|Fluctuating STRATIFIN corresponded to poor prognosis|
|RASSF1A||148 patients (serum)||Loss of methylation during treatment linked to good survival||Fiegl et al. (2005)|
|Gain of methylation during treatment linked to poor survival|
|Prostate||GSTP1||35 patients (training set, plasma)||Baseline methylation a stronger predictor of overall survival than PSA change||Mahon et al. (2014)|
|51 patients (validation set, plasma)||Undetectable methylation after one cycle of chemotherapy associated with PSA response|
|Lung||RARB2, RASSF1A||43 patients (pre-treatment, post-neoadjuvant therapy, post-surgery)||Methylation index decreased during neoadjuvant chemotherapy and following surgery||Ponomaryova et al. (2013)|
|26 patients (∼2 weeks, and 3, 6, 9 months post-surgery, plasma and cell-surface-bound circDNA)||Five patients relapsed during follow up period and all five showed raise in methylation of one or both genes|
|No patients without relapse showed increase in methylation in either gene|
|CHFR||308 patients (plasma)||Methylation was strongly predictive of response to EGFR tyrosine kinase inhibitor||Salazar et al. (2011)|
|STRATI-FIN||115 patients (serum)||Survival was significantly longer in the methylation positive group||Ramirez et al. (2005)|
|SHOX2||36 patients (plasma)||Decrease in methylation 7–10 days after chemotherapy treatment identified responders||Schmidt et al. (2015)|
|RASSF1A APC1||316 patients (plasma)||Methylation increase 24 h after chemotherapy associated with sensitivity||Wang et al. (2015)|
|Melanoma||RASSF1A||50 patients (serum)||Significantly less frequent methylation in pre-treatment of responders to biochemotherapy than non-responders||Mori et al. (2005)|
|Neuroblastoma||DCR2||Five patients (serum)||During follow-up methylation was close to 0 in patients in remission, and raised in patients who experienced recurrence||Yagyu et al. (2008)|
GSTP1 is one of the most consistently methylated genes in prostate cancer, being methylated in >90% of tumors (Meiers et al. 2007). The presence of methylated GSTP1 DNA in plasma has been used to track the response of prostate cancer patients to chemotherapy (Mahon et al. 2014). In an exploratory cohort of 35 patients, receiving docetaxel or mitoxantrone treatment and followed for 2–38 (median 15) months, an increase in methylated GSTP1 in plasma after the first dose of chemotherapy was associated with subsequent PSA progression. This result was confirmed in a validation cohort of 51 patients, indicating the potential usefulness of plasma methylated GSTP1 as an early marker of resistance to treatment in prostate cancer. The level of methylated GSTP1 in plasma was a better predictor of overall survival than PSA (Mahon et al. 2014).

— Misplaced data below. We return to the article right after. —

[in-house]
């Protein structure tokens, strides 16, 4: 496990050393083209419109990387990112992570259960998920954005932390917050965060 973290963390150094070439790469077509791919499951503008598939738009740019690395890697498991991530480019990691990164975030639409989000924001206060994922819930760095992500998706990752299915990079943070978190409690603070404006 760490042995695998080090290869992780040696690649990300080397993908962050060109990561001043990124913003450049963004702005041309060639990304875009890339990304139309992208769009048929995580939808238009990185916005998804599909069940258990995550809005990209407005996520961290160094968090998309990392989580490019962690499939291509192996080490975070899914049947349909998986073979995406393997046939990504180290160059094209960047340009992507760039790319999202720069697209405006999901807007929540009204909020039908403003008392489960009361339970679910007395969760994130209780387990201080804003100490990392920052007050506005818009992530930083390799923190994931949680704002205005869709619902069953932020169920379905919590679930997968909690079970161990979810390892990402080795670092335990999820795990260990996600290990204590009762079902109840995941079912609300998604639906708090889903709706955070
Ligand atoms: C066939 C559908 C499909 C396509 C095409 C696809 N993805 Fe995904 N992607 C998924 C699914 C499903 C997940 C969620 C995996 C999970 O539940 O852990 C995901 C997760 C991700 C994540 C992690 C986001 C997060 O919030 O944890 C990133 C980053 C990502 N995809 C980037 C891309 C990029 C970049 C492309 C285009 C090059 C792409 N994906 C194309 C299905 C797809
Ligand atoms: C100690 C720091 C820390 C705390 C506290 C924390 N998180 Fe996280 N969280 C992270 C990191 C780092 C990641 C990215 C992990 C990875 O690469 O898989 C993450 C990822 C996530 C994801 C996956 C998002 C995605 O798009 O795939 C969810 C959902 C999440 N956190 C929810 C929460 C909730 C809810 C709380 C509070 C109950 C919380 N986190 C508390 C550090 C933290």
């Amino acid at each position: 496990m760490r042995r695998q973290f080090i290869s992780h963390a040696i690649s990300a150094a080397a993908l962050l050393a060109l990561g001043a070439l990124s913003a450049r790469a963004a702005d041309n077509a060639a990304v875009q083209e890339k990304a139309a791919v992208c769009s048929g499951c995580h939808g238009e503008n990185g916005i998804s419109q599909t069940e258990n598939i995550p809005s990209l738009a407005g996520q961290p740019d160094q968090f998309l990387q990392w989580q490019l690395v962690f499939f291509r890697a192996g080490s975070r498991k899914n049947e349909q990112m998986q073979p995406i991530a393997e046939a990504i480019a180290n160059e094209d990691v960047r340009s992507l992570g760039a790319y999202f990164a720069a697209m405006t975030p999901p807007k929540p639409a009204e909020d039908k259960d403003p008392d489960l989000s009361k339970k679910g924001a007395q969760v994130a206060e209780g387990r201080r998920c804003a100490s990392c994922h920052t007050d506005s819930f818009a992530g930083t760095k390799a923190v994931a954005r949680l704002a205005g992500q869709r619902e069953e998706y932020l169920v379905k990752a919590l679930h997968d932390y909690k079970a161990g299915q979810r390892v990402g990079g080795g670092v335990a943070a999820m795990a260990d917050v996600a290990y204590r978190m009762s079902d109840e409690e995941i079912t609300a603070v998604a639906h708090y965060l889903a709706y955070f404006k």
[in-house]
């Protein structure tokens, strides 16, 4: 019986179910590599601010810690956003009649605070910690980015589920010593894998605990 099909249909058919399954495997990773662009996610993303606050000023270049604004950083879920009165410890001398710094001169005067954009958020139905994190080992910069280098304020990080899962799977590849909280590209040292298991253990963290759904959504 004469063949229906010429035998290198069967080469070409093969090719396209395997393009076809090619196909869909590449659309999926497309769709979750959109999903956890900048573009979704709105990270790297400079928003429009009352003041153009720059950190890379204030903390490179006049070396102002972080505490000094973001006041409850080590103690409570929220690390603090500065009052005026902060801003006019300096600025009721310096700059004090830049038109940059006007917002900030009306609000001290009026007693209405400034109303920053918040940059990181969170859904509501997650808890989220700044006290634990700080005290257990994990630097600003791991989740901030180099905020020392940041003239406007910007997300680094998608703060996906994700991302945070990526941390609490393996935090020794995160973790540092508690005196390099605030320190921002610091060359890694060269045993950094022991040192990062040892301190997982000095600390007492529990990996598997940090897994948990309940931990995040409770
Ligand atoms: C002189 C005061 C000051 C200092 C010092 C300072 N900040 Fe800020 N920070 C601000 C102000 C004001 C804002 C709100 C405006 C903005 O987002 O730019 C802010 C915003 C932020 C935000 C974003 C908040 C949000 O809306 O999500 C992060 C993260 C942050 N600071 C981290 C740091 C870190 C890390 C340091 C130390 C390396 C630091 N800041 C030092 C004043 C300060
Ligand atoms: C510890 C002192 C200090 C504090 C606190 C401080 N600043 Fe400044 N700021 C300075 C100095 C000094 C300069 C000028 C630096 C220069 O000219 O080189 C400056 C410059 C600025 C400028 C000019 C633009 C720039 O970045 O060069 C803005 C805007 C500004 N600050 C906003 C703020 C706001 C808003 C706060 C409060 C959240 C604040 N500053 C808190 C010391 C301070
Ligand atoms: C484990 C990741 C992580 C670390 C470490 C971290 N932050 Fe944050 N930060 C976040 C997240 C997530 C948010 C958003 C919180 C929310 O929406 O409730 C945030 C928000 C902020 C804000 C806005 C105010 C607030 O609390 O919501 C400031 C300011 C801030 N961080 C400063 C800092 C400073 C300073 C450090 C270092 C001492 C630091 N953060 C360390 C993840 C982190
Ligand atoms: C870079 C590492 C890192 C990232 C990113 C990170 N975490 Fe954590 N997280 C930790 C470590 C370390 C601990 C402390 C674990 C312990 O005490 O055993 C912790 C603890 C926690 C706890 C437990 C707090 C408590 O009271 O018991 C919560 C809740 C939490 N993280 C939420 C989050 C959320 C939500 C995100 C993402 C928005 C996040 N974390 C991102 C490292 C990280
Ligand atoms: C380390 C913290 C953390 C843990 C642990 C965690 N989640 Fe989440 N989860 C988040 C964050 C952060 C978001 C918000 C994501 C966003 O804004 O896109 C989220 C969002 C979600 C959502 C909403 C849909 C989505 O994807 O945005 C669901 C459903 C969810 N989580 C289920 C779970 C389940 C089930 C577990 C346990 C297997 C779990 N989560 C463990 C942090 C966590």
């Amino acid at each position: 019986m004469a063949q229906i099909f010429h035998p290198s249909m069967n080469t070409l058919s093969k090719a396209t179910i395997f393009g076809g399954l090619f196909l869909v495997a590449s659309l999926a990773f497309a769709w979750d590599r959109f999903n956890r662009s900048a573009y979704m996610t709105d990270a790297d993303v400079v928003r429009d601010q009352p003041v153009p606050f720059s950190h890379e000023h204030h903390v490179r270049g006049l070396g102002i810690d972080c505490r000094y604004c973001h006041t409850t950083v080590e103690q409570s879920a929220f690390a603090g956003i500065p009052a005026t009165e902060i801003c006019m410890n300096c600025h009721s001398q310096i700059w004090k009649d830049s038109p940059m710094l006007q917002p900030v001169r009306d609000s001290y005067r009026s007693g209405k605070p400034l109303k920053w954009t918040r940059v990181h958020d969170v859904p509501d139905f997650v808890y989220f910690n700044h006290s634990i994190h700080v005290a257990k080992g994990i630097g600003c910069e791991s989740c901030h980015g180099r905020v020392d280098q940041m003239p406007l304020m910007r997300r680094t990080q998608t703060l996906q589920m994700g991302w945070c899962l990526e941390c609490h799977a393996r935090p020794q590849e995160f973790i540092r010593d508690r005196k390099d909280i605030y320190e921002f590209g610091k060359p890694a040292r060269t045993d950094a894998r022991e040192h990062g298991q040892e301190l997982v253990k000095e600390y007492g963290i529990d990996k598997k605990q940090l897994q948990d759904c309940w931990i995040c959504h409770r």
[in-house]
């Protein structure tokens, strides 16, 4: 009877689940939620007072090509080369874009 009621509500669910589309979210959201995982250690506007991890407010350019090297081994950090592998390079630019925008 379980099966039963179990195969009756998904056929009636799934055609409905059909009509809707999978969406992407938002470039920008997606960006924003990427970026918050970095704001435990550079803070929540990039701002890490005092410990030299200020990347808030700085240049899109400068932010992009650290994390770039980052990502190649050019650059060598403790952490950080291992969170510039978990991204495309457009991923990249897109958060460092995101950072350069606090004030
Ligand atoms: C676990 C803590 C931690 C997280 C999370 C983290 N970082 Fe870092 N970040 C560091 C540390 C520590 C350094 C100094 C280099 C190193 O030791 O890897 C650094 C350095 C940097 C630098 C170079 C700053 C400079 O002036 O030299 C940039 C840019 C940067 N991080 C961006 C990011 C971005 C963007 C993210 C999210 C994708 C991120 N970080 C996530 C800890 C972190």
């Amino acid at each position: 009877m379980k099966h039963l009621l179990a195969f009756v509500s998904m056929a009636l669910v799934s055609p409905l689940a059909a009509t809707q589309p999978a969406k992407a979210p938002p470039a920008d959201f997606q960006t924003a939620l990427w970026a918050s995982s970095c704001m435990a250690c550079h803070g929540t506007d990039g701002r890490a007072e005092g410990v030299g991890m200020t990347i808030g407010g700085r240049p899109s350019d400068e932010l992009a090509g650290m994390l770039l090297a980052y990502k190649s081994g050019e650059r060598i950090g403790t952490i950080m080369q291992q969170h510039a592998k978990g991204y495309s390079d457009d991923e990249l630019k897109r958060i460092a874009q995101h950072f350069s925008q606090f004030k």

Fackler et al. (2014) developed a biomarker panel of genes by identifying differentially methylated genes using genome-wide methylation arrays applied to breast tumor tissue, then narrowing their candidates through in silico validation against The Cancer Genome Atlas breast tumor methylation data, and finally by filtering against whole genome methylated sequences obtained from breast cancer and control sera. The final panel of ten genes (AKR1B1, COL6A2, GPX7, HIST1H3C, HOXB4, RASGRF2, TM6SF1, ARHGEF7, TMEFF2 and RASSF1) was chosen to consist of genes frequently methylated in ER-positive and ER-negative breast cancer, and rarely methylated in healthy control samples. Using the panel to track 29 breast cancer patients treated in clinical trials with docetaxel and imatinib or capecitabine, a decrease in serum methylation levels after 1–2 cycles of treatment was seen in patients having stable disease or partial response, but not in patients with progressive disease. Where sequential serum samples from patients undergoing treatment were available, the rise in methylated ctDNA was detectable prior to clinical disease progression being observed (Fackler et al. 2014).